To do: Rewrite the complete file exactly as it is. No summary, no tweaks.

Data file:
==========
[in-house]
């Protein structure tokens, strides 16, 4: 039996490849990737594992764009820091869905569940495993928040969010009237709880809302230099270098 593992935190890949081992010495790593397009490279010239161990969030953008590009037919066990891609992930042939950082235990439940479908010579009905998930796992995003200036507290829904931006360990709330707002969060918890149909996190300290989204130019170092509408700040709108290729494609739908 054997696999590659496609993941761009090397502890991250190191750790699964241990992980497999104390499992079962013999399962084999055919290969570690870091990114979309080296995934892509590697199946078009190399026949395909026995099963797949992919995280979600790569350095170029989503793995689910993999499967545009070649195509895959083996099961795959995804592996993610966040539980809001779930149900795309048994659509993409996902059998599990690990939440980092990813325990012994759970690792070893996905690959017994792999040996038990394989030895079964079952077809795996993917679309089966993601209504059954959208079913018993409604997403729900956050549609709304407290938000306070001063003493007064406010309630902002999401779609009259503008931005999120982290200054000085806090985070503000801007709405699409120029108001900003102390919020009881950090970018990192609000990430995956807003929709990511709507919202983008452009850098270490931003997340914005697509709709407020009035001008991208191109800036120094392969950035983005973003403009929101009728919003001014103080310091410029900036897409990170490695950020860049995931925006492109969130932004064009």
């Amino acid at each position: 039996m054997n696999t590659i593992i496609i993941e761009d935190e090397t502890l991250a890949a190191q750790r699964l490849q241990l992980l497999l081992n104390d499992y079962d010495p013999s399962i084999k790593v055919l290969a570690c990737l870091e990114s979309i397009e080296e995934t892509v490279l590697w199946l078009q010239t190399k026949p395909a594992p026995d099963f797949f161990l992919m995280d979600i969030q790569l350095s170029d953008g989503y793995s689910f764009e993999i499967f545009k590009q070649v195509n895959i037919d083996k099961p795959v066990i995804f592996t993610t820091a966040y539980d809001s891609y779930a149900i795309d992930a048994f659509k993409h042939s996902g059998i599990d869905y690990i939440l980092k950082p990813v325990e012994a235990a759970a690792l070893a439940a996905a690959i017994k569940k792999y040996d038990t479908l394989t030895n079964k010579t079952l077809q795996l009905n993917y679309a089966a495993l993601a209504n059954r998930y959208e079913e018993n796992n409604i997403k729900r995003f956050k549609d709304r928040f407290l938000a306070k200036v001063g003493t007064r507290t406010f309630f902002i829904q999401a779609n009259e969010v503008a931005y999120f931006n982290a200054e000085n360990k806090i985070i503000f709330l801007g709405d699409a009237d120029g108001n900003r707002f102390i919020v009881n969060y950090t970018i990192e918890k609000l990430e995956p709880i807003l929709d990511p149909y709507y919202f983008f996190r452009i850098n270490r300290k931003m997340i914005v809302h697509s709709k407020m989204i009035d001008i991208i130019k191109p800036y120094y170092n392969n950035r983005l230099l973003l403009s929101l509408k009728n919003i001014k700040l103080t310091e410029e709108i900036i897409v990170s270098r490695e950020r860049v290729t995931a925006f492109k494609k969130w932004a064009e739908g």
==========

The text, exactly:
[in-house]
């Protein structure tokens, strides 16, 4: 039996490849990737594992764009820091869905569940495993928040969010009237709880809302230099270098 593992935190890949081992010495790593397009490279010239161990969030953008590009037919066990891609992930042939950082235990439940479908010579009905998930796992995003200036507290829904931006360990709330707002969060918890149909996190300290989204130019170092509408700040709108290729494609739908 054997696999590659496609993941761009090397502890991250190191750790699964241990992980497999104390499992079962013999399962084999055919290969570690870091990114979309080296995934892509590697199946078009190399026949395909026995099963797949992919995280979600790569350095170029989503793995689910993999499967545009070649195509895959083996099961795959995804592996993610966040539980809001779930149900795309048994659509993409996902059998599990690990939440980092990813325990012994759970690792070893996905690959017994792999040996038990394989030895079964079952077809795996993917679309089966993601209504059954959208079913018993409604997403729900956050549609709304407290938000306070001063003493007064406010309630902002999401779609009259503008931005999120982290200054000085806090985070503000801007709405699409120029108001900003102390919020009881950090970018990192609000990430995956807003929709990511709507919202983008452009850098270490931003997340914005697509709709407020009035001008991208191109800036120094392969950035983005973003403009929101009728919003001014103080310091410029900036897409990170490695950020860049995931925006492109969130932004064009």
């Amino acid at each position: 039996m054997n696999t590659i593992i496609i993941e761009d935190e090397t502890l991250a890949a190191q750790r699964l490849q241990l992980l497999l081992n104390d499992y079962d010495p013999s399962i084999k790593v055919l290969a570690c990737l870091e990114s979309i397009e080296e995934t892509v490279l590697w199946l078009q010239t190399k026949p395909a594992p026995d099963f797949f161990l992919m995280d979600i969030q790569l350095s170029d953008g989503y793995s689910f764009e993999i499967f545009k590009q070649v195509n895959i037919d083996k099961p795959v066990i995804f592996t993610t820091a966040y539980d809001s891609y779930a149900i795309d992930a048994f659509k993409h042939s996902g059998i599990d869905y690990i939440l980092k950082p990813v325990e012994a235990a759970a690792l070893a439940a996905a690959i017994k569940k792999y040996d038990t479908l394989t030895n079964k010579t079952l077809q795996l009905n993917y679309a089966a495993l993601a209504n059954r998930y959208e079913e018993n796992n409604i997403k729900r995003f956050k549609d709304r928040f407290l938000a306070k200036v001063g003493t007064r507290t406010f309630f902002i829904q999401a779609n009259e969010v503008a931005y999120f931006n982290a200054e000085n360990k806090i985070i503000f709330l801007g709405d699409a009237d120029g108001n900003r707002f102390i919020v009881n969060y950090t970018i990192e918890k609000l990430e995956p709880i807003l929709d990511p149909y709507y919202f983008f996190r452009i850098n270490r300290k931003m997340i914005v809302h697509s709709k407020m989204i009035d001008i991208i130019k191109p800036y120094y170092n392969n950035r983005l230099l973003l403009s929101l509408k009728n919003i001014k700040l103080t310091e410029e709108i900036i897409v990170s270098r490695e950020r860049v290729t995931a925006f492109k494609k969130w932004a064009e739908g």